*Special note: V&R broadly relies on a natural law argument, that moral values are universal, real, and persuasive. I am often asked for a good introductory book to natural law but I cannot say that I know of one. The history of ideas offers a variety of natural law theories and even in Thomism, the tradition of thinking taking inspiration from Thomas Aquinas (d. 1274), there are disputes about how best to think of natural law.
Loyola University Maryland is hosting some luncheons on the topic and today Brendan Fitzgerald, a seminarian at Mount Saint Mary’s, Emmitsburg, Maryland, and a graduate of Loyola’s philosophy department, got the ball rolling. What follows is Brendan’s summary of Thomas and some of my thoughts.
James Laver writes delightful books about fashion and manners. I love his 1972 The Age of Illusion: Manners and Morals 1750-1848 and am currently reading his 1963 Costume. In this book he argues that clothing began in the wearing of amulets, with the sporran a relic of this primordial age. He notes that the sporrans of that age were cowrie shells dangling from a waist cord. Such objects have been found in early human settlements across the globe and even in places far from the sea (pointing almost surely to trading). The speculation is that these amulets were worn to ward off childlessness.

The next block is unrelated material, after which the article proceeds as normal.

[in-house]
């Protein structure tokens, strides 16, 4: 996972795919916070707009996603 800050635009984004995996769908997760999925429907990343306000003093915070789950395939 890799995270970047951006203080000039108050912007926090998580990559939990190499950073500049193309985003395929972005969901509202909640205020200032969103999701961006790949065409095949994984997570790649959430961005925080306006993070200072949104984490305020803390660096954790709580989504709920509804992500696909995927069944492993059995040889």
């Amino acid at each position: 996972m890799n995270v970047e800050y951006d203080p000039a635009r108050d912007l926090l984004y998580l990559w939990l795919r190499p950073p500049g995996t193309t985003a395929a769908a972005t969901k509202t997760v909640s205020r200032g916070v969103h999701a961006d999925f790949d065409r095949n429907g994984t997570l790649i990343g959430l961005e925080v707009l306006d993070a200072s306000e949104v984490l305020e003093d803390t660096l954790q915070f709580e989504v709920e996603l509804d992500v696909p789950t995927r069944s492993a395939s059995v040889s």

Which brings us to natural law.
Thomas lays out a metaphysical foundation that is also a movement to law.
Something is desirable because perfect/complete. For example, amongst classic car enthusiasts motor cars in an original and unrestored condition are highly desired and modifications from stock can damage a car’s value. Jay Leno has a great video expressing this aspect of motor car collecting: https://www.youtube.com/watch?v=fPKSf5tHzsw.
For Aquinas, all substances (even inanimate) have desire and desire moves towards perfection/complete expression (in modernity, Leibniz and Schopenhauer have both held a similar view).
This means that being and goodness convert, the one into the other: as substances desire and develop (being) they try to grow into relationships so as to absorb perfections (goodness). Connectivity and mutuality follow.
Law, the moral law, reflects and expresses this mutual expansion of desire.
Aquinas assumes a hierarchy where the perfections in the world culminate in God – thus God is the ultimate cause of desire – but substances latch onto all manner of intermediate goods in seeking perfection. Built into nature are measures of perfection.
Inclinations are precepts of law, and vice versa, therefore. Aquinas identifies three measures: preserve your being, reproduce and be sociable, and seek knowledge.
There is a good deal to add – and more will be added in my reports about the other two luncheons in March – but one can see how the sporran fits in. Clothing, as Laver argues, is not concerned with preserving modesty so much as securing fertility. Amulets were thought magical and masking the sexual organs with amulets a way to ward off the “evil eye.”
Laver’s account of the origins of costume is necessarily speculative but it ties in nicely with natural law and Aquinas’s second measure.